FLIMera Uses Time Decay of Laser-Excited Fluorescence at Video Rate Speeds to Record or Stream Real-Time Video Rate FLIM

HORIBA Scientific, a global leader in Fluorescence solutions, announces a new camera for microscopic research inside cells and detection of biomarkers for disease diagnostics. Developed by Glasgow-based company HORIBA Jobin Yvon IBH, the FLIMERA is a CMOS-based FLIM camera that enables fluorescence lifetime data obtained via TCSPC in each individual pixel. It uses a 192 x 128 array of single photon avalanche diodes (SPADs), each with its own time to digital converter (TDC), for up to 24,576 simultaneous lifetime measurements with a time range from 200 ps to 200 ns nominal with 4096 time bins (<50ps per bin).

The HORIBA FLIMera imaging camera acquires the time decay of laser-excited fluorescence at video rate speeds, compared to conventional fluorescence microscopes, which measure the intensity of light to obtain contrast.

This innovative TCSPC camera offers the possibility of sample analysis with up to 5 exponential decays for each individual pixel, for complex and sophisticated molecular analysis.  A dynamic video feature allows real time video rate (30fps) FLIM to be recorded or streamed to a HDF5 file format, facilitating the ability to study FLIM dynamics of biologically important events.

The camera has a “C mount” to attach to a microscope and accepts TTL synchronization signals up to 100MHz. The frame rate will be dependent on the photon flux and the processing ability of the control computer, but 30Hz FLIM images have been demonstrated.

The FLIM camera uses EzTime Image, part of HORIBA’s EzTime software for instrument control, data acquisition and analysis. Together, they perform Fluorescence Lifetime Imaging on different microscope-based platforms, and provide more information than traditional EMCCD or intensified fluorescence imaging cameras to elucidate complex and dynamic molecular interactions exploiting  the sensitivity of TCSPC fluorescence techniques.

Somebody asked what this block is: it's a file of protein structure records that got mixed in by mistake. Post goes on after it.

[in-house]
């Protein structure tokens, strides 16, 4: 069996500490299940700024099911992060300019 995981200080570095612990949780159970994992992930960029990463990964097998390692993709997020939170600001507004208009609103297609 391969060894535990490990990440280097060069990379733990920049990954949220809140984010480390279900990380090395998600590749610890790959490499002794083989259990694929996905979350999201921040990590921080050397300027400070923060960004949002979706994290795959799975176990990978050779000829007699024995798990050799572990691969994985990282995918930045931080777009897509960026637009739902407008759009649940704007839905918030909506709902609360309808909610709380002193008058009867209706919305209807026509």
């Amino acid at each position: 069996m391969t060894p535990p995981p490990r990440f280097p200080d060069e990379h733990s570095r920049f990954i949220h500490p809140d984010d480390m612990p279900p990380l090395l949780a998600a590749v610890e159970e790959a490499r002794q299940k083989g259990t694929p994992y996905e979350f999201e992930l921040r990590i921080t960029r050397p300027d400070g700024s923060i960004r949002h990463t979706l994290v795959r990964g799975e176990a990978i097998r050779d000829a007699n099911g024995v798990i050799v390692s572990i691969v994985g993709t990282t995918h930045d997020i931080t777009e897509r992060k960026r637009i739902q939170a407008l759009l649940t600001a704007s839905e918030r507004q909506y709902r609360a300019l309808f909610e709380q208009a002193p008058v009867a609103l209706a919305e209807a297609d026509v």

FLIMera is another groundbreaking technology from our TCSPC center of excellence in Glasgow, Scotland, which is in its fourth decade of TCSPC systems and components development. This TCSPC based imaging camera, combined with EzTime Image software and our wide range of laser sources opens the door to revealing new information on dynamic molecular processes that are fundamental to human metabolism and health, including cancer detection, and rapid screening in disease diagnostics.

Cary Davies, Global Product Line Manager, Fluorescence Division, HORIBA Scientific.

HORIBA’s  FLIMERA camera also has applications in cancer screening, but its underlying technology is based on fluorescence lifetime imaging microscopy (FLIM). Managing director, Dr. David McLoskey described this technique as, “a way of looking at stored energy in molecules,” adding that the length of time between when a molecule absorbs a photon and when it radiates the energy away is an important probe for interactions between cells and proteins. HORIBA’s device incorporates advanced software that enables videos of molecular interactions to be displayed and recorded at a rate of 30 frames per second.

Originally spun-out from the University of Strathclyde’s Department of Physics, the company has also brought on board the University of Edinburgh in a recent program supported by QuantIC; the UK Quantum Technology Hub in Quantum Enhanced Imaging.

The Flimera camera was recognized recently with the Institute of Physics Business Innovation Award presented at the Palace of Westminster.  Dr. David McLoskey received the award and commented, “It is an honor to receive this prestigious award as recognition of the dedication of the whole team in bringing this exciting development to fruition.”

For information on the Business Innovation Award:  https://physicsworld.com/a/engines-and-imagers-dominate-awards-for-physics-based-innovations/.

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